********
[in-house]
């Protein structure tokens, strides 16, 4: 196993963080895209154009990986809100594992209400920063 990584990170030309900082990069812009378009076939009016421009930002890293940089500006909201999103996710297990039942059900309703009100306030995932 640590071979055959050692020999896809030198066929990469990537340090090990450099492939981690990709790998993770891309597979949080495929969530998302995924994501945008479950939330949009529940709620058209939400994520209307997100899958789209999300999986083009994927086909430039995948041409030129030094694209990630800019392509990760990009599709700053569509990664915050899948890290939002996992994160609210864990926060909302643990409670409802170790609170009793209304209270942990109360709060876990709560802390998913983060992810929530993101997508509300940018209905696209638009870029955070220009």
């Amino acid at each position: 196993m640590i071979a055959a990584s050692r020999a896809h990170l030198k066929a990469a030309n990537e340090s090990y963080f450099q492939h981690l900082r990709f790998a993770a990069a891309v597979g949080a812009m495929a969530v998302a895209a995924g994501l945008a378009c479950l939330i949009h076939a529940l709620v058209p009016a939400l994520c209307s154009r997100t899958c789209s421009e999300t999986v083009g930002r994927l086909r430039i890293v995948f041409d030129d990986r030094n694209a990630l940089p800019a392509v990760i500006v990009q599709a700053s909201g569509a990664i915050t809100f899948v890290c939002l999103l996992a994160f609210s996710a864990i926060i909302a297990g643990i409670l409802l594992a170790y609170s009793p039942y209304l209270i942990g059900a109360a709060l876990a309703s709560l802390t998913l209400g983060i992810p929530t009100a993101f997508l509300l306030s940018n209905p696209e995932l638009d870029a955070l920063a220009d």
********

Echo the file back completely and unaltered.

[in-house]
């Protein structure tokens, strides 16, 4: 196993963080895209154009990986809100594992209400920063 990584990170030309900082990069812009378009076939009016421009930002890293940089500006909201999103996710297990039942059900309703009100306030995932 640590071979055959050692020999896809030198066929990469990537340090090990450099492939981690990709790998993770891309597979949080495929969530998302995924994501945008479950939330949009529940709620058209939400994520209307997100899958789209999300999986083009994927086909430039995948041409030129030094694209990630800019392509990760990009599709700053569509990664915050899948890290939002996992994160609210864990926060909302643990409670409802170790609170009793209304209270942990109360709060876990709560802390998913983060992810929530993101997508509300940018209905696209638009870029955070220009």
């Amino acid at each position: 196993m640590i071979a055959a990584s050692r020999a896809h990170l030198k066929a990469a030309n990537e340090s090990y963080f450099q492939h981690l900082r990709f790998a993770a990069a891309v597979g949080a812009m495929a969530v998302a895209a995924g994501l945008a378009c479950l939330i949009h076939a529940l709620v058209p009016a939400l994520c209307s154009r997100t899958c789209s421009e999300t999986v083009g930002r994927l086909r430039i890293v995948f041409d030129d990986r030094n694209a990630l940089p800019a392509v990760i500006v990009q599709a700053s909201g569509a990664i915050t809100f899948v890290c939002l999103l996992a994160f609210s996710a864990i926060i909302a297990g643990i409670l409802l594992a170790y609170s009793p039942y209304l209270i942990g059900a109360a709060l876990a309703s709560l802390t998913l209400g983060i992810p929530t009100a993101f997508l509300l306030s940018n209905p696209e995932l638009d870029a955070l920063a220009d």